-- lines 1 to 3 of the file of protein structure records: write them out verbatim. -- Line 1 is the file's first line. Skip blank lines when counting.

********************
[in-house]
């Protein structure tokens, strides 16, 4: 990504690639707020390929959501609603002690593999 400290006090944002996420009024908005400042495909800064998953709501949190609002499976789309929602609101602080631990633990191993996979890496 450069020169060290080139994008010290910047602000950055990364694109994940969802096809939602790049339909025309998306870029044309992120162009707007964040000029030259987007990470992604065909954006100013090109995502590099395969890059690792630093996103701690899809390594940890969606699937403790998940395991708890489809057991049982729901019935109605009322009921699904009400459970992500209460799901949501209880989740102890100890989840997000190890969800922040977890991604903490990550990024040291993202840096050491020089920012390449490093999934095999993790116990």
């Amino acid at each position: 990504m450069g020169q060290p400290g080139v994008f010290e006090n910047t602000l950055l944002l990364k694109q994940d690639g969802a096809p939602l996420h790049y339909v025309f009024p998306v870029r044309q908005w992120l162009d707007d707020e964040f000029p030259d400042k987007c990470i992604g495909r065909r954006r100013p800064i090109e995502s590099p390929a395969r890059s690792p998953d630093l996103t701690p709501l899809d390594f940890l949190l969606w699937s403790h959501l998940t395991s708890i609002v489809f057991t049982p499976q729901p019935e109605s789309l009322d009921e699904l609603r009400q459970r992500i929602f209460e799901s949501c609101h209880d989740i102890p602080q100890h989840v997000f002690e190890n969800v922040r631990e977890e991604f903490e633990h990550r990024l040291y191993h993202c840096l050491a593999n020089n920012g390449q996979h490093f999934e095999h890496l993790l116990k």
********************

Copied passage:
[in-house]
């Protein structure tokens, strides 16, 4: 990504690639707020390929959501609603002690593999 400290006090944002996420009024908005400042495909800064998953709501949190609002499976789309929602609101602080631990633990191993996979890496 450069020169060290080139994008010290910047602000950055990364694109994940969802096809939602790049339909025309998306870029044309992120162009707007964040000029030259987007990470992604065909954006100013090109995502590099395969890059690792630093996103701690899809390594940890969606699937403790998940395991708890489809057991049982729901019935109605009322009921699904009400459970992500209460799901949501209880989740102890100890989840997000190890969800922040977890991604903490990550990024040291993202840096050491020089920012390449490093999934095999993790116990």
């Amino acid at each position: 990504m450069g020169q060290p400290g080139v994008f010290e006090n910047t602000l950055l944002l990364k694109q994940d690639g969802a096809p939602l996420h790049y339909v025309f009024p998306v870029r044309q908005w992120l162009d707007d707020e964040f000029p030259d400042k987007c990470i992604g495909r065909r954006r100013p800064i090109e995502s590099p390929a395969r890059s690792p998953d630093l996103t701690p709501l899809d390594f940890l949190l969606w699937s403790h959501l998940t395991s708890i609002v489809f057991t049982p499976q729901p019935e109605s789309l009322d009921e699904l609603r009400q459970r992500i929602f209460e799901s949501c609101h209880d989740i102890p602080q100890h989840v997000f002690e190890n969800v922040r631990e977890e991604f903490e633990h990550r990024l040291y191993h993202c840096l050491a593999n020089n920012g390449q996979h490093f999934e095999h890496l993790l116990k």